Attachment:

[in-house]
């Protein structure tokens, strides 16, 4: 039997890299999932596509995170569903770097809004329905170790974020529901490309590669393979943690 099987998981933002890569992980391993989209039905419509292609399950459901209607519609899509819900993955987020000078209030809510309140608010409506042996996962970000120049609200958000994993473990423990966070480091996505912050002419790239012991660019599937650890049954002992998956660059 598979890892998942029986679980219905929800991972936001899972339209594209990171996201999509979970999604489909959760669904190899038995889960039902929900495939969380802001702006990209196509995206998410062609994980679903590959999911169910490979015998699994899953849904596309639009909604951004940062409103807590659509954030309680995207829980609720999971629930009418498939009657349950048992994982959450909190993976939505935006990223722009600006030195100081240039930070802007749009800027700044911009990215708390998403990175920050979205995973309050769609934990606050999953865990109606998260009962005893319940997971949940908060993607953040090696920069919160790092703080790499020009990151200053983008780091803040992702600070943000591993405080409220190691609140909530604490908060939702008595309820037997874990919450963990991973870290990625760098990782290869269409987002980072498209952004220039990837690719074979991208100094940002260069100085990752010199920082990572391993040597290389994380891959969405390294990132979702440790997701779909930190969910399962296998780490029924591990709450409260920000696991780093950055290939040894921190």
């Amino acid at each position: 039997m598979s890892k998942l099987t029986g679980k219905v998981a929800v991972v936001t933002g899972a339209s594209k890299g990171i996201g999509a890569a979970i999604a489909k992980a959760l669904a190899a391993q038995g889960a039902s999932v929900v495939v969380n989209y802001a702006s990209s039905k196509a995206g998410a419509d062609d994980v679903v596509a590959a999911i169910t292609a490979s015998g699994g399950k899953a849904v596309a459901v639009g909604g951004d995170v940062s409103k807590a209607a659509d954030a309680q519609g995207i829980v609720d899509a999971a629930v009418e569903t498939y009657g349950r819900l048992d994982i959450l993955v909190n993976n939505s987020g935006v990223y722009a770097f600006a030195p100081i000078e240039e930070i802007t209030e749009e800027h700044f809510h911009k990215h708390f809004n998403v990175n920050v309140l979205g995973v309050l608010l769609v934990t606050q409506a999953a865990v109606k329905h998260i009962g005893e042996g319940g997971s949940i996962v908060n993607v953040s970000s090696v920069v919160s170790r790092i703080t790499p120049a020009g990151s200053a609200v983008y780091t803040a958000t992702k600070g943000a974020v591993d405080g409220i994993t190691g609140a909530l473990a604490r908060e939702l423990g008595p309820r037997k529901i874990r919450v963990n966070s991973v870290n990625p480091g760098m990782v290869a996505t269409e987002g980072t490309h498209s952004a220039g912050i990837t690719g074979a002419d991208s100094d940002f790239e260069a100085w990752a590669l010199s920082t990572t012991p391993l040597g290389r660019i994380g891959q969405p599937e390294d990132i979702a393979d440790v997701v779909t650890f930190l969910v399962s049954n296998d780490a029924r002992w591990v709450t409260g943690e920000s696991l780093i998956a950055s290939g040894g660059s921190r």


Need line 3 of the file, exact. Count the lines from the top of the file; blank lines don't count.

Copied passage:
């Amino acid at each position: 039997m598979s890892k998942l099987t029986g679980k219905v998981a929800v991972v936001t933002g899972a339209s594209k890299g990171i996201g999509a890569a979970i999604a489909k992980a959760l669904a190899a391993q038995g889960a039902s999932v929900v495939v969380n989209y802001a702006s990209s039905k196509a995206g998410a419509d062609d994980v679903v596509a590959a999911i169910t292609a490979s015998g699994g399950k899953a849904v596309a459901v639009g909604g951004d995170v940062s409103k807590a209607a659509d954030a309680q519609g995207i829980v609720d899509a999971a629930v009418e569903t498939y009657g349950r819900l048992d994982i959450l993955v909190n993976n939505s987020g935006v990223y722009a770097f600006a030195p100081i000078e240039e930070i802007t209030e749009e800027h700044f809510h911009k990215h708390f809004n998403v990175n920050v309140l979205g995973v309050l608010l769609v934990t606050q409506a999953a865990v109606k329905h998260i009962g005893e042996g319940g997971s949940i996962v908060n993607v953040s970000s090696v920069v919160s170790r790092i703080t790499p120049a020009g990151s200053a609200v983008y780091t803040a958000t992702k600070g943000a974020v591993d405080g409220i994993t190691g609140a909530l473990a604490r908060e939702l423990g008595p309820r037997k529901i874990r919450v963990n966070s991973v870290n990625p480091g760098m990782v290869a996505t269409e987002g980072t490309h498209s952004a220039g912050i990837t690719g074979a002419d991208s100094d940002f790239e260069a100085w990752a590669l010199s920082t990572t012991p391993l040597g290389r660019i994380g891959q969405p599937e390294d990132i979702a393979d440790v997701v779909t650890f930190l969910v399962s049954n296998d780490a029924r002992w591990v709450t409260g943690e920000s696991l780093i998956a950055s290939g040894g660059s921190r």